Saturday, February 28, 2009

Alarm Bells on the Obama Budget

The Wall Street Journal has a pithy op-ed about the magnitude of Obama's budget, and what is in store for the future:
These columns focus on spending, rather than deficits, because Milton Friedman taught us that spending represents the real future burden on taxpayers. nonetheless, the 2009 budget deficit is estimated to be an eye-popping 12.7% of GDP, which once again dwarfs anything we've seen in the postwar era. The White
House blueprint predicts that this will fall back down to 3.5% as soon as 2012, but this is based on assumptions about Washington that aren't going to happen.

For example, Mr. Obama's budget assumes that nearly all of the new stimulus spending will be temporary -- a fantasy. He also proposes to eliminate farm subsidies for those with annual sales of more than $500,000. This is a great idea, and long overdue. But has the President checked with Senators Kent Conrad North Dakota) or Chuck Grassley (Iowa)? We hope we're wrong, but a White House that showed no interest in restraining Congress during the recent stimulus bacchanal isn't likely to stand athwart history to stop the agribusiness lobby.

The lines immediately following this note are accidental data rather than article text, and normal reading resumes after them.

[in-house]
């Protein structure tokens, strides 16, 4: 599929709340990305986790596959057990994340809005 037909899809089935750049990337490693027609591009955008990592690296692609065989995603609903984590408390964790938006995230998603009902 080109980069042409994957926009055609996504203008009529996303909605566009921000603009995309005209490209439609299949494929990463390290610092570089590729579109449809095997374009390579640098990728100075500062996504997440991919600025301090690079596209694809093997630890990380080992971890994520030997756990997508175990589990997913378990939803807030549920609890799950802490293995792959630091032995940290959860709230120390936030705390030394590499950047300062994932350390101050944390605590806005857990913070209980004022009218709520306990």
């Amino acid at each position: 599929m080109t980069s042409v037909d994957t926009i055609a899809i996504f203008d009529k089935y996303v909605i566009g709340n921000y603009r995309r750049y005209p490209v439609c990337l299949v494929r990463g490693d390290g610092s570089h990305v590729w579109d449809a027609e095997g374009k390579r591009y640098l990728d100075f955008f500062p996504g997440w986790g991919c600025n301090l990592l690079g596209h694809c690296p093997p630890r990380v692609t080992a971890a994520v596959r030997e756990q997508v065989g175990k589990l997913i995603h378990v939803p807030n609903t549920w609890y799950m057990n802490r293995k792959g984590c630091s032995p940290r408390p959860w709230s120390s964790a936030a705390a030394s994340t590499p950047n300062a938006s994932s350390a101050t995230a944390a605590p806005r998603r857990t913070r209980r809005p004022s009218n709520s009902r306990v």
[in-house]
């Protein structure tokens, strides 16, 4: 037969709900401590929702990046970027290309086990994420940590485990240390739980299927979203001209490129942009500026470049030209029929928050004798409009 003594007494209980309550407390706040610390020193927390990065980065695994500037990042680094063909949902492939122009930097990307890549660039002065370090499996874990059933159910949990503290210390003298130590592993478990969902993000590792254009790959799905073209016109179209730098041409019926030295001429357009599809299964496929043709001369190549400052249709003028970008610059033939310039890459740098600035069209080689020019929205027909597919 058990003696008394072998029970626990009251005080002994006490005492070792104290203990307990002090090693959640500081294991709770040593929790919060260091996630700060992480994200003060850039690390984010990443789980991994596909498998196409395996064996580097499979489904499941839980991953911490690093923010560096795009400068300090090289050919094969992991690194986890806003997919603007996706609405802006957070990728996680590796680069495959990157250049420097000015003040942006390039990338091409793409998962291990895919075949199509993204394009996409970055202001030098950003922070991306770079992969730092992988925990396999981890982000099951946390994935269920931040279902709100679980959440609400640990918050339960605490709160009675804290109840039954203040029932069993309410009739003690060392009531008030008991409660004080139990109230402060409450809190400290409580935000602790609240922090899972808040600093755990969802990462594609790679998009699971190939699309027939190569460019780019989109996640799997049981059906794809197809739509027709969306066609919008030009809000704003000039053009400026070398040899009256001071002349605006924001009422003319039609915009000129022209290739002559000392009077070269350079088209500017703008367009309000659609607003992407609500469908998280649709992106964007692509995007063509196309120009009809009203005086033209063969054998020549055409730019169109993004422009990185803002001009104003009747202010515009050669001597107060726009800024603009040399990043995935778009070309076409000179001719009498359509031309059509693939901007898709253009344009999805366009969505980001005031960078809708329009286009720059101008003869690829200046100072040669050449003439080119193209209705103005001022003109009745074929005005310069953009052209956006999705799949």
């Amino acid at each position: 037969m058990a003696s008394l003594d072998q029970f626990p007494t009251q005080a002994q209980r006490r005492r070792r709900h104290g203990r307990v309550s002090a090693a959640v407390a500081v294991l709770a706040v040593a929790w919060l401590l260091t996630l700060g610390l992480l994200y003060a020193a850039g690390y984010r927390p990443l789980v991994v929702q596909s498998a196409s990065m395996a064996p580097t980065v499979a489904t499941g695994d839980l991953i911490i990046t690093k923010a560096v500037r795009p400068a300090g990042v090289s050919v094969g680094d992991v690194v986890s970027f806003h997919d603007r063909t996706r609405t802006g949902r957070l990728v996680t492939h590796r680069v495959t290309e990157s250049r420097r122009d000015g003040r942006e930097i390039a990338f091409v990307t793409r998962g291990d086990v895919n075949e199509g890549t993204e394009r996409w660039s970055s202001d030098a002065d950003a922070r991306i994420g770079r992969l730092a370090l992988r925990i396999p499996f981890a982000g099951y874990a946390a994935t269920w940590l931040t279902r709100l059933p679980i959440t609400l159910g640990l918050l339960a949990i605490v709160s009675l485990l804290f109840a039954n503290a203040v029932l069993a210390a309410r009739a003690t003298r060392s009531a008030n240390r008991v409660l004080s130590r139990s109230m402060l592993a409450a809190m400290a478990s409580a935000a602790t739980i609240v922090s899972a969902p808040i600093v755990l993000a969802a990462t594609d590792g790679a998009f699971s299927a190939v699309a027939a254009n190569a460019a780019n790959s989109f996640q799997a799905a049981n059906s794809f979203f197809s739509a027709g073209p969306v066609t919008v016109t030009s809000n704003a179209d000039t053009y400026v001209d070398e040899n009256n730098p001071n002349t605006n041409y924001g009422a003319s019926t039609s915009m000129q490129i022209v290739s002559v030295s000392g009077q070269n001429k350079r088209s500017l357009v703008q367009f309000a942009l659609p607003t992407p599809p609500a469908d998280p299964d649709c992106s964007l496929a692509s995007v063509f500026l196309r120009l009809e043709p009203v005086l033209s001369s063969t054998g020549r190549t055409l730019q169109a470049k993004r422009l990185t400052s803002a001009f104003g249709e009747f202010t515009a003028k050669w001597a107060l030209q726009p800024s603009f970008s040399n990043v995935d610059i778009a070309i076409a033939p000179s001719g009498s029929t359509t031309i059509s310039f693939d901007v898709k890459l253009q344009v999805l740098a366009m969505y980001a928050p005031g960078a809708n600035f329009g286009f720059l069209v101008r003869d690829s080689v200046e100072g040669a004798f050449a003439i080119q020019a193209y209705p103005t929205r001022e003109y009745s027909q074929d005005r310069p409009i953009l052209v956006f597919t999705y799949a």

The falling deficit also assumes the largest tax increase in U.S. history, starting in 2011 with the repeal of the Bush tax rates on incomes higher than $200,000 for individuals and $250,000 for couples. The White House says this will yield upwards of $1 trillion, if you choose to believe that tax rates don't affect taxpayer behavior.


The biggest illusion in this budget may be its optimistic economic forecast. The White House assumes that the economy will decline by only 1.2% this year, before growing by 3.2% next year. This assumes the recovery will begin later this year and gather steam quickly to return to normal levels of growth. By 2010 to 2013, the budget adds, the economy will be cooking by an average of 4% a year -- which is also how it conjures up magical deficit reduction.

This growth is a lovely thought, but how? The only impetus for growth in this budget comes from the government spending more money that it is taking out of the job-producing private economy. With $1 trillion of new entitlements, $1.4 trillion in new taxes, and $5 trillion in new debt, America's entrepreneurs aren't getting any help soon from Washington.

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